Is it fair to compare? Probably not. But we’re answering the call of the Heritage Foundation premise that TV sets are a negative signifier of poverty, so we soldier on. By the way, a TV right now, in the twilight of television’s dominance as a stand-alone industry, as content increasingly becomes platform neutral? J&R;’s will sell me a Viewsonic 27” LCD HDTV flatscreen for $319. That’s a pretty good deal.


Let’s stop talking about television sets and talk about poverty for a second, as that is the issue underlying the Heritage Foundation premise. The U.S. Census Bureau is the organization that set the “threshold” for determining poverty — what is commonly referred to as the poverty line. We all know what it means. It’s a number, and if a person’s annual income falls below that number, then this person is officially impoverished for statistical purposes. These thresholds, however, have little to do with whether this person will receive assistance from the government. Those guidelines are put out by the Department of Health and Human Services. They use discretely different analytical techniques to arrive at their figures, which do vary from the USCB threshold, though not by an awful lot.

Basically how it works is this, a statistician in the 1960s working for the Social Security Administration, Mollie Orshansky, developed a sort of a formula to determine what poverty is. The cost of living is determined, pegged to the cost of a “nutritionally adequate diet,” and then numbered up into a fixed proportion of income of a person/family. This figure is adjusted each successive year based on how the Consumer Price Index changes from the year previous.

The Merriam-Webster definition of the word is, “the state of one who lacks a usual or socially acceptable amount of money or material possessions.” Of course, dictionary definitions may vary, but the concept is relative to the standards set by the rest of society.

So is the standard by which poverty is measured open to question? Of course. As federally determined, it’s based on a 40-year-old theory, so assumedly it would be weighted to reflect concern relevant to the time. Perhaps some aspect of the cost of living is overemphasized, and some other aspect is not given enough credence. Perhaps television ownership should somehow be mixed in there, to keep the process of government assistance honest.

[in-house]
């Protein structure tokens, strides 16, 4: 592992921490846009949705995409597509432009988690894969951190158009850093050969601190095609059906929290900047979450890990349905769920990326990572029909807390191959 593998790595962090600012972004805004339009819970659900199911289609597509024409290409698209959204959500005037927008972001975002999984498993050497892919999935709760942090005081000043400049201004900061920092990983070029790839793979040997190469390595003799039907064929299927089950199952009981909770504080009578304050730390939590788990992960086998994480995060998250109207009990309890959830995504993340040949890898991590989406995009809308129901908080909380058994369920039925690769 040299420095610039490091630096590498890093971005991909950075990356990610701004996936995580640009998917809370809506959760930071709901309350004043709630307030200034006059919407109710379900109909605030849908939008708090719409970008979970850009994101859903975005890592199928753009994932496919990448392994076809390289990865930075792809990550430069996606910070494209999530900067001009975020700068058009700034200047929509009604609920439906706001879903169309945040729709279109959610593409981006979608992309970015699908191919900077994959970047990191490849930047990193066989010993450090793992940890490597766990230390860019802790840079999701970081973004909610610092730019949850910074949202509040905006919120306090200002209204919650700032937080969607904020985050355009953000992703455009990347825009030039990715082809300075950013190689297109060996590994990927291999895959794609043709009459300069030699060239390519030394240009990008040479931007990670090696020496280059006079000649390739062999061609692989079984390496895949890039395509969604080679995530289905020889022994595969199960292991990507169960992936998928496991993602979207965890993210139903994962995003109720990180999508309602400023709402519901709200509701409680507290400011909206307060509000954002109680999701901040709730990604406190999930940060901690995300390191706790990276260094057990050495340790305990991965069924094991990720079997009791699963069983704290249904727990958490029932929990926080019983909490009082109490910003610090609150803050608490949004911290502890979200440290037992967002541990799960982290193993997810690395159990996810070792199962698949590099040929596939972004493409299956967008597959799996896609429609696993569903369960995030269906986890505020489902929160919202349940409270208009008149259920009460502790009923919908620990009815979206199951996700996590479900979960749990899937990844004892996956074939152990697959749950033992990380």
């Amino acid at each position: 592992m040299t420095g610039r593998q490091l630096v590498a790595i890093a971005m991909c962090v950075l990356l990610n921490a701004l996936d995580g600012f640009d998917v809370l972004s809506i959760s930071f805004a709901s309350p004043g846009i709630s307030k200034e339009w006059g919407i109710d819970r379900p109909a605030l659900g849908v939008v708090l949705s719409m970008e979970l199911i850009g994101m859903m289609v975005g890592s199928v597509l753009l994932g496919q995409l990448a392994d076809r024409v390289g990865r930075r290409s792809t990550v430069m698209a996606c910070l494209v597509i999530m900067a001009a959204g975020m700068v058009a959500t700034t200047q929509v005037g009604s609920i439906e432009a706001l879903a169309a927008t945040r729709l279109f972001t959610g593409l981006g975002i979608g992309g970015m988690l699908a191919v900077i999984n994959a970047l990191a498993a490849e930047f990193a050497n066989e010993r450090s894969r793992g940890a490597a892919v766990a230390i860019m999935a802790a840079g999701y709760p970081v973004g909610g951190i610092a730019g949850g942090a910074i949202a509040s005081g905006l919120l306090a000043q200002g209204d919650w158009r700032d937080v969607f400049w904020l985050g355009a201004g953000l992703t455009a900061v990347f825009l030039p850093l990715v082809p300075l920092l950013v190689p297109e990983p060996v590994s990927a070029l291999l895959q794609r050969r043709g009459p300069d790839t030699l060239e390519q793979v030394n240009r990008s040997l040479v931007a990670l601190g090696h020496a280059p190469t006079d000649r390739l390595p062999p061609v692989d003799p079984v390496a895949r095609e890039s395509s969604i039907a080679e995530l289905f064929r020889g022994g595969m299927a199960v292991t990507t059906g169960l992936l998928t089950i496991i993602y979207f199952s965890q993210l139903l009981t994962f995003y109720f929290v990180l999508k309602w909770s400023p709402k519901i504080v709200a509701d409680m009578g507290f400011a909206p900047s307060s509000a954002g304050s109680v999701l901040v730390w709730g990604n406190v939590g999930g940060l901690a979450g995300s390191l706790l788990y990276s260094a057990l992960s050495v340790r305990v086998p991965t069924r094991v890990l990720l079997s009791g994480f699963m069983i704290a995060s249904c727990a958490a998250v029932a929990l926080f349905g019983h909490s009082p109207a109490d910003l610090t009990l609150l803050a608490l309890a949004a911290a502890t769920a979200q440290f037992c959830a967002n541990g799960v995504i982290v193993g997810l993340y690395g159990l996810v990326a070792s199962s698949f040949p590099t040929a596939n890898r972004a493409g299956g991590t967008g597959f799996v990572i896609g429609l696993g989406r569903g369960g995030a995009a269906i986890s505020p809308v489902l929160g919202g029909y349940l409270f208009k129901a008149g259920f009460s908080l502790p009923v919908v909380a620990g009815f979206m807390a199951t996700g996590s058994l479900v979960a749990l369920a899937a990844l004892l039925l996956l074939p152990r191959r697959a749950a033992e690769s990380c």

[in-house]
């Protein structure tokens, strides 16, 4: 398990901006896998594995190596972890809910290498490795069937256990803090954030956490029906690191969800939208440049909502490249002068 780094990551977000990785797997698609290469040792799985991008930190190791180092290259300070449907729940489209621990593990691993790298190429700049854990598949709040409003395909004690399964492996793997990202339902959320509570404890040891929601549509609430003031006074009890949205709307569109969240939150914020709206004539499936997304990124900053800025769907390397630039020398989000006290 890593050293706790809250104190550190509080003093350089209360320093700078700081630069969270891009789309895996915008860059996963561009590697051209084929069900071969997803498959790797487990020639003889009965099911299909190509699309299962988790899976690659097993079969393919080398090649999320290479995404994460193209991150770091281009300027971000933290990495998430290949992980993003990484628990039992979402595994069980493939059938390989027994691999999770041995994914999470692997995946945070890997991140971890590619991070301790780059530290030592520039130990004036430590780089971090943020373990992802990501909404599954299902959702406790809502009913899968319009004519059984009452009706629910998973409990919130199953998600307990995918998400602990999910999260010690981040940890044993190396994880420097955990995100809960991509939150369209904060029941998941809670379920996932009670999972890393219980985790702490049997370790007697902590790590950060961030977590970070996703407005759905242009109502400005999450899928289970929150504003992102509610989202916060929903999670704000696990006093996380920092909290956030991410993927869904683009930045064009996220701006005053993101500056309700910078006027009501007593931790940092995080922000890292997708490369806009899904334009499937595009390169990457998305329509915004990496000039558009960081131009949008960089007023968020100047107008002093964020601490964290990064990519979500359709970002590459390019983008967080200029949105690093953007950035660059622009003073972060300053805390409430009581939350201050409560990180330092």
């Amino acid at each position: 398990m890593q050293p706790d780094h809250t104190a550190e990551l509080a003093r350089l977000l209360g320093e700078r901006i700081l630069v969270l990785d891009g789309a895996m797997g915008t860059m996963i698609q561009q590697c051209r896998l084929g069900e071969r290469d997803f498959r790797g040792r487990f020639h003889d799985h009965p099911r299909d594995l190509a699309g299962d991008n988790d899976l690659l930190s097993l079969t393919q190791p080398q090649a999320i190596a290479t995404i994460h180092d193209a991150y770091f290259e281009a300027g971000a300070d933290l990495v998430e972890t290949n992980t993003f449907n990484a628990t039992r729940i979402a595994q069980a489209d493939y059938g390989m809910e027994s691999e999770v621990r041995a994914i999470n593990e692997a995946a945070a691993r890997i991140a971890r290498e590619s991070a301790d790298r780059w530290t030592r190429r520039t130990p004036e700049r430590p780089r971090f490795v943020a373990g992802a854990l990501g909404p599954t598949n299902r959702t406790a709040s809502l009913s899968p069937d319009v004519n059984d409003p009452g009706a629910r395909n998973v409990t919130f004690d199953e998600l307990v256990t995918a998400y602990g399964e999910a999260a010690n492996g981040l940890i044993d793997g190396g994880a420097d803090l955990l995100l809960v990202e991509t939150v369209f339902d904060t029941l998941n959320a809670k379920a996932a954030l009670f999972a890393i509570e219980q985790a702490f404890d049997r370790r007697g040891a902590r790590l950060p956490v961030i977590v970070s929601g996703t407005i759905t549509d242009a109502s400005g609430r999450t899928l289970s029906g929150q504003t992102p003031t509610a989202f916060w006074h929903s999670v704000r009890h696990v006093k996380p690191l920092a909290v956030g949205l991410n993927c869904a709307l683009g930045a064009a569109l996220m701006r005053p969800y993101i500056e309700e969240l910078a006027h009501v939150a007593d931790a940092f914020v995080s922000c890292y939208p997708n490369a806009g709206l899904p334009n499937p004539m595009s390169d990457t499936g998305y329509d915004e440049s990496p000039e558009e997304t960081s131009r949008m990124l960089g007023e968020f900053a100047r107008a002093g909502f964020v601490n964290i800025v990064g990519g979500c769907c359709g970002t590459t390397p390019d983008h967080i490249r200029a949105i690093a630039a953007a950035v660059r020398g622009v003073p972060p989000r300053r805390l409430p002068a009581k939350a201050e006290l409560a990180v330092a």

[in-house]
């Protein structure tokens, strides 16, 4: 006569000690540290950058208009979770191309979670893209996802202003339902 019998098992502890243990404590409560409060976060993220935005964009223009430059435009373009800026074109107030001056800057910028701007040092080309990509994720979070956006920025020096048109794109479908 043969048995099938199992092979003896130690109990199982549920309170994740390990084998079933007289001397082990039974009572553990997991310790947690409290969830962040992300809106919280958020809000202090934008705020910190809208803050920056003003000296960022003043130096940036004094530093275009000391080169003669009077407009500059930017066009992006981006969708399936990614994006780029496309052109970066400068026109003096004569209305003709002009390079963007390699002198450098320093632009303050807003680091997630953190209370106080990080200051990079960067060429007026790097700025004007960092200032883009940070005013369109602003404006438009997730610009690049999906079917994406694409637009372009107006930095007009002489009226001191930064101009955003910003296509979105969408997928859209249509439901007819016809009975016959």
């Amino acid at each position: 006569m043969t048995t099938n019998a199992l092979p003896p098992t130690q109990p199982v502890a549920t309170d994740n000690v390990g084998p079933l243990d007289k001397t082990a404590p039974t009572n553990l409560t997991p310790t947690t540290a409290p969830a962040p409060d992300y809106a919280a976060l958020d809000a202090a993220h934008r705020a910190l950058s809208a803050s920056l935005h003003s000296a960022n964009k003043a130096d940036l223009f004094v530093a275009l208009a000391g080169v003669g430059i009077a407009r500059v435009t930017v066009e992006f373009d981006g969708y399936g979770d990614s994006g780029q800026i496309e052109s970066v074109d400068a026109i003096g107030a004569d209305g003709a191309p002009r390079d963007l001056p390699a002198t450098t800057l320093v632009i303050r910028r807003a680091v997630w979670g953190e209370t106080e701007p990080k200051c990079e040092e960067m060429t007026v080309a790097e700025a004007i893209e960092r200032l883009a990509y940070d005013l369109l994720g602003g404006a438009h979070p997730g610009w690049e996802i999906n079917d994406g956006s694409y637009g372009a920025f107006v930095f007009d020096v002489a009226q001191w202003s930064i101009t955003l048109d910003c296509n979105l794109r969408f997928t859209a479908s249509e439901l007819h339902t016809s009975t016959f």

For the record, the current HHS Poverty Guidelines are $10,890 of annual income for a single person, and $14,710 for a couple.


So we have the prices of a lot of television sets since their inception, and we’ve converted them to current price levels. They are as follows:

1939: $9,773
1948: $9,524
1953: $8,480
1968: $2,270
1977: $1,840
1986: $1,115
1996: $490
2011: $319

As you can plainly see, if you were graphing that, it would make a line that you could ski down. From 1939 to now, there’s a decrease of a little more than 96%. The cost of acquiring a television has absolutely plummeted.

I mentioned at the beginning of this piece the bit of research from the Heritage Foundation that launched this discussion. It’s hard not to have noticed it, because since the original Backgrounder published on July 19, they’ve wasted no opportunity to restate their premise, including another Backgrounder released on September 13, 2011, practically identical to the July 19 Backgrounder, to respond to the annual Census Bureau poverty report (which stated that the poverty rate was up to 11.7%, or 9.2 million American families). Obviously the Heritage Foundation is a think tank that is committed to communicating their message, to give official-sounding ammunition to like-minded politicians and pundits, but why are they so dead-set on viewing American poverty through rose-colored glasses? They are attempting to set the stage for the argument that less discretionary spending should be spent on the poor (because they have TV sets).

From the initial July 19 Backgrounder:

In discussions about poverty, however, misunderstanding and exaggeration are commonplace. Over the long term, exaggeration has the potential to promote a substantial misallocation of limited resources for a government that is facing massive future deficits. In addition, exaggeration and misinformation obscure the nature, extent, and causes of real material deprivation, thereby hampering the development of well-targeted, effective programs to reduce the problem. Poverty is an issue of serious social concern, and accurate information about that problem is always essential in crafting public policy.

The Heritage Foundation, in an effort to tighten government spending so that less revenue (i.e., taxes) is needed, argues that the poor aren’t really all that poor, and as long as they have a TV set (or an air conditioner, or a PS3) should have no assistance.

Now, they do acknowledge the fact that buying a TV is not as prohibitive as it might have been once. From the September Backgrounder:

Liberals use the declining relative prices of many amenities to argue that it is no big deal that poor households have air conditioning, computers, cable TV, and wide-screen TV. They contend, polemically, that even though most poor families may have a house full of modern conveniences, the average poor family still suffers from substantial deprivation in basic needs, such as food and housing. In reality, this is just not true.

Sidestepping the polemics, while researching this it was heartening to discover an item that has declined in adjusted price for once. But to propose that families below the shockingly low poverty line should either be disqualified by reason of TV ownership, or I guess live a life without a television, or an air conditioner, etc., before the social safety net kicks in, is, for lack of a better word, mean. This is poverty that we’re talking about, a relative level of living standards, not destitution. Better for the Heritage Foundation to come out and say what it means, that it believes that the well-being of its citizens is not the obligation of the government, instead of trying to shame 9.2 million families because they watch “So You Think You Can Dance” once a week.

Brent Cox is all over the Internet.